Mechanisms of rising government bond yields

Fortunately, despite high inflation, US households have healthy balance sheets.

Risk-loss sentiment has bounced back this week and the trigger remains… rising government bond yields! The mechanism of what happens is this: when government bond yields rise, investors turn to capital preservation and reduce exposure to the assets most affected by rising government bond yields. In the credit universe, the first to sell are investment grade corporate bonds, ie bonds with low coupons and long maturities. As the supply of junk credit for sale grows, buyers demand higher risk premiums to own them and spreads widen. Credit rating agencies consider that loans rated investment grade have lower credit risk.

Therefore, the mechanisms make it impossible for investment grade spreads to widen without the most speculative part of the universe, high yield, following suit. Rising government bond yields may also make high-yield investors more concerned about extension risk — the willingness and ability of companies to call their bonds on the first scheduled date — given those companies’ ability to raise capital at a lower yield than the current record coupon of their bonds becomes impossible. Cyclical sectors and hybrid structures are unpopular in this environment. Meanwhile, strategists depress the beasts by declaring that inflation remains high, which is bad news for corporate profit margins, and that low-margin companies should be sold. They argue that the best course of action is for central banks to aggressively raise interest rates to slow the economy and increase unemployment – ​​then the same strategists sell consumer discretionary.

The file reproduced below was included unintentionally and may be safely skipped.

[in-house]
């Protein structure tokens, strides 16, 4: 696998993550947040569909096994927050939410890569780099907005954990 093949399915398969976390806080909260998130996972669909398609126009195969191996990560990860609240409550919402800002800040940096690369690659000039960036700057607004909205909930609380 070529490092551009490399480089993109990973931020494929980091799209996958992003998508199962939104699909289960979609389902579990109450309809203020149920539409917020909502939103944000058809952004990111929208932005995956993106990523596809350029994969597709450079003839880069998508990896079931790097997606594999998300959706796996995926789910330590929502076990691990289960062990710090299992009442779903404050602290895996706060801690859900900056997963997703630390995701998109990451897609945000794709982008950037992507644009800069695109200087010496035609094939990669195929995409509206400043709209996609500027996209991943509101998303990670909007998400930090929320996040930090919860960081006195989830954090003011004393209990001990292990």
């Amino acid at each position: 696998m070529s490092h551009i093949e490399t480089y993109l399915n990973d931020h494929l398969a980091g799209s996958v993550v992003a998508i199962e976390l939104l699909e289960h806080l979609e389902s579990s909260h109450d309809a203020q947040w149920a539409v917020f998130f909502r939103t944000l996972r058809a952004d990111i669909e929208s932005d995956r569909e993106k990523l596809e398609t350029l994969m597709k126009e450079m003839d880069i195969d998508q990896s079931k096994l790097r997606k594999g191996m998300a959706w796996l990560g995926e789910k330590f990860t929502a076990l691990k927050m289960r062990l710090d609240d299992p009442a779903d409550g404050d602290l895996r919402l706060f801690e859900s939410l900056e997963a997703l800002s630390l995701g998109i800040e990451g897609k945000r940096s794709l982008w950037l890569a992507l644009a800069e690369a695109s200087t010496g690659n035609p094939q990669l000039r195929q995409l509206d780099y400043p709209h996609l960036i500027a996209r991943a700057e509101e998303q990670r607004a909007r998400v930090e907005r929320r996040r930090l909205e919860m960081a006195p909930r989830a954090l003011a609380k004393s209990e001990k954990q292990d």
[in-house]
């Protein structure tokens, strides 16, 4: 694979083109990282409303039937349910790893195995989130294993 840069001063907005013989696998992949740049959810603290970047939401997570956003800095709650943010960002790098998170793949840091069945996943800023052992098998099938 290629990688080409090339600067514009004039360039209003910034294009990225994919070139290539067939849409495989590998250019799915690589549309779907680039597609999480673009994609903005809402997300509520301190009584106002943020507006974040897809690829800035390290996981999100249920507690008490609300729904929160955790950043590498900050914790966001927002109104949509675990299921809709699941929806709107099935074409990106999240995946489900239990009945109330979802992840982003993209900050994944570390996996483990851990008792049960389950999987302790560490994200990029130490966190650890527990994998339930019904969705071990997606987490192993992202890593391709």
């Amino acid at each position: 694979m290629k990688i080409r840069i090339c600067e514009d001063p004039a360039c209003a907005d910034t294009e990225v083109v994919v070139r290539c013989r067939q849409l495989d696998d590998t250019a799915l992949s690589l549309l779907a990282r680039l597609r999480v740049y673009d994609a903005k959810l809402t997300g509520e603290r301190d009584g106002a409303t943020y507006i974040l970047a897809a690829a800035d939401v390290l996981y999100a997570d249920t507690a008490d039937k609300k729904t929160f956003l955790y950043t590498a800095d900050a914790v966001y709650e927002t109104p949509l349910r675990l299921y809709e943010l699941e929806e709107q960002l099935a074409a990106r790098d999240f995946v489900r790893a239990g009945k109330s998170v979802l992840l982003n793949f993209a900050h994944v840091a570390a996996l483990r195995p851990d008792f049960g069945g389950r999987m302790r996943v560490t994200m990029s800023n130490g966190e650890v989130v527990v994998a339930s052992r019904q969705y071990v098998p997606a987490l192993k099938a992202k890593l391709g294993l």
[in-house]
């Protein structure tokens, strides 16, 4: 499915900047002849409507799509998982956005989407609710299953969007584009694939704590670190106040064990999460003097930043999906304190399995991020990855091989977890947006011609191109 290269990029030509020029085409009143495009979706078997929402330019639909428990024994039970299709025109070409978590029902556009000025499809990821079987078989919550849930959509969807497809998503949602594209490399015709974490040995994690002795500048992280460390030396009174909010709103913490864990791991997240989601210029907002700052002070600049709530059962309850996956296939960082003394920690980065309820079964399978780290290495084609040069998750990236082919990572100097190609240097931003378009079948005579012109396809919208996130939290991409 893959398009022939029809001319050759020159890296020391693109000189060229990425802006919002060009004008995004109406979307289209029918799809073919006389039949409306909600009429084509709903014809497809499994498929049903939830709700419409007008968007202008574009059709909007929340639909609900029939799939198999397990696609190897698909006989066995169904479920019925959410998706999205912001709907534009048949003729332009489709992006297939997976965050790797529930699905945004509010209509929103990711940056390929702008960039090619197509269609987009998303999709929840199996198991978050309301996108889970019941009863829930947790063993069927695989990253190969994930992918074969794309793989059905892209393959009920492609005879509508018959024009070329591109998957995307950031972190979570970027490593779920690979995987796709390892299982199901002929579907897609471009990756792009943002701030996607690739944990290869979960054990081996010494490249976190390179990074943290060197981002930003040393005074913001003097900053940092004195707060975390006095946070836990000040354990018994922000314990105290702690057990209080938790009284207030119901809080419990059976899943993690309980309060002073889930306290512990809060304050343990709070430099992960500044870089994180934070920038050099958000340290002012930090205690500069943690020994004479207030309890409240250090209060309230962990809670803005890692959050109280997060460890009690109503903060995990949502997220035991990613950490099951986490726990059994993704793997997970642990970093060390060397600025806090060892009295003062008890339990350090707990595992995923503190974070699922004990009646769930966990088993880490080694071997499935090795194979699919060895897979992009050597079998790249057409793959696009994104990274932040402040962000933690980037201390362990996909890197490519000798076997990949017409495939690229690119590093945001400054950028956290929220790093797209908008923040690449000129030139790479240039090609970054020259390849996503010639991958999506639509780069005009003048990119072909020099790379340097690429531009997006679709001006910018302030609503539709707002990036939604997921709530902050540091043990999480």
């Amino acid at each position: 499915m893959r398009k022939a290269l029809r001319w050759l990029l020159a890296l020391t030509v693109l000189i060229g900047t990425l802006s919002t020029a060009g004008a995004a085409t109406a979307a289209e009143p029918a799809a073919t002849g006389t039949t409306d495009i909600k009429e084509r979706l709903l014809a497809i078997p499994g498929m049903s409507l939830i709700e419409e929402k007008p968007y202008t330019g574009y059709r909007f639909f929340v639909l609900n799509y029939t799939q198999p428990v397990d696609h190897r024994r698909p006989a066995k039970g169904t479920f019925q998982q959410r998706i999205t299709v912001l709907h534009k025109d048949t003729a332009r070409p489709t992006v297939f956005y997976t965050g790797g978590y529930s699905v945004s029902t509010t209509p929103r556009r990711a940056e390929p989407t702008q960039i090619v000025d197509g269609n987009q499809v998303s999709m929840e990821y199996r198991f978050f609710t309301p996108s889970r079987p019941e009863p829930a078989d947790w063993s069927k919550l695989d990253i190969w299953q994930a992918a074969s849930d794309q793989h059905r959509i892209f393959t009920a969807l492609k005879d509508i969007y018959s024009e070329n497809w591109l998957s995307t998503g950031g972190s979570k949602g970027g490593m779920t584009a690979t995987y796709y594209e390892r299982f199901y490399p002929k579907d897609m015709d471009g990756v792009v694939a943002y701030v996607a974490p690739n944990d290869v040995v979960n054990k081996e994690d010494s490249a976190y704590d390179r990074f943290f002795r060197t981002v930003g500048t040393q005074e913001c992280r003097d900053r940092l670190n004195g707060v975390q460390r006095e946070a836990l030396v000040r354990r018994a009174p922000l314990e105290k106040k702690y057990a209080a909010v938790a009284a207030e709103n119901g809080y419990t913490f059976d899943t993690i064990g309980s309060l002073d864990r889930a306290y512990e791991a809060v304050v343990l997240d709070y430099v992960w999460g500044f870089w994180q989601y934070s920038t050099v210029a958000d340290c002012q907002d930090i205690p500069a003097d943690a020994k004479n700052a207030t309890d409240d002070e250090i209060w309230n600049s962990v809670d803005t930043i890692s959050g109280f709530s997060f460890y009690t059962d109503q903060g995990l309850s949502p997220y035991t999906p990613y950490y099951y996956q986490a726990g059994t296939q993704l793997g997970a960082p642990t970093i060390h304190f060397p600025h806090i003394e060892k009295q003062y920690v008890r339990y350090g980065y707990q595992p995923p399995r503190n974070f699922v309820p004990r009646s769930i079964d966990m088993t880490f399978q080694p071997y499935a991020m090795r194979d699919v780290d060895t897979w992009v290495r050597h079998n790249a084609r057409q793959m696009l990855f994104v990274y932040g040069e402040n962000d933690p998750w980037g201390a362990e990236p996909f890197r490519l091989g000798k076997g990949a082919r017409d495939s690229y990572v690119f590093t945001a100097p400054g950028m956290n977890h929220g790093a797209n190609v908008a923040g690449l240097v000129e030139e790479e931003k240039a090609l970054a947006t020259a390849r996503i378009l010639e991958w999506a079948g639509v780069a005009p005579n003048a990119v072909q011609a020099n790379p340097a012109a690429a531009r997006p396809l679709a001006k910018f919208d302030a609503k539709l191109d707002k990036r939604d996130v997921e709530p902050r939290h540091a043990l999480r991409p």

There is a simple solution to stopping the risk momentum: government bond yields must stop rising. This week we had two key events that were not part of the solution. First, at the ECB meeting, President Lagarde announced that the asset purchase program (APP) would end in July and that the ECB would raise interest rates by 25 basis points in July (for the first time in ten years). It is best to keep raising interest rates by 25 basis points per month. So, without an August meeting, there is a chance that rates will rise by 50 basis points in September. According to the ECB’s updated economic forecasts, growth has been revised down and inflation revised up. Inflation is now expected to remain above the ECB’s 2% target throughout the forecast horizon, reaching 2.1% in 2024. Next we had the US Consumer Price Index (CPI) data. Headline inflation picked up and both headline and core inflation beat consensus expectations (CPI yoy 8.6% vs consensus 8.3%, core CPI 6.0% vs 5.9% for consensus). The market’s reaction was to expect another 25 basis point gain over the next 12 months. The withdrawal reactions therefore continue. Fortunately, despite all this inflation, US households have a healthy balance sheet with a $2.4 trillion surplus in savings. We believe this pent-up savings will continue to support growth; We still don’t think the United States will enter a recession in 2022.

Chart of the Week – Inflation rises, but US household savings are $2.4 trillion.

Source: Federal Reserve, Department of Commerce, Goldman Sachs Global Investment Research, May 30, 2022.
Sources: All data from Bloomberg as of June 10, 2022 unless otherwise noted.

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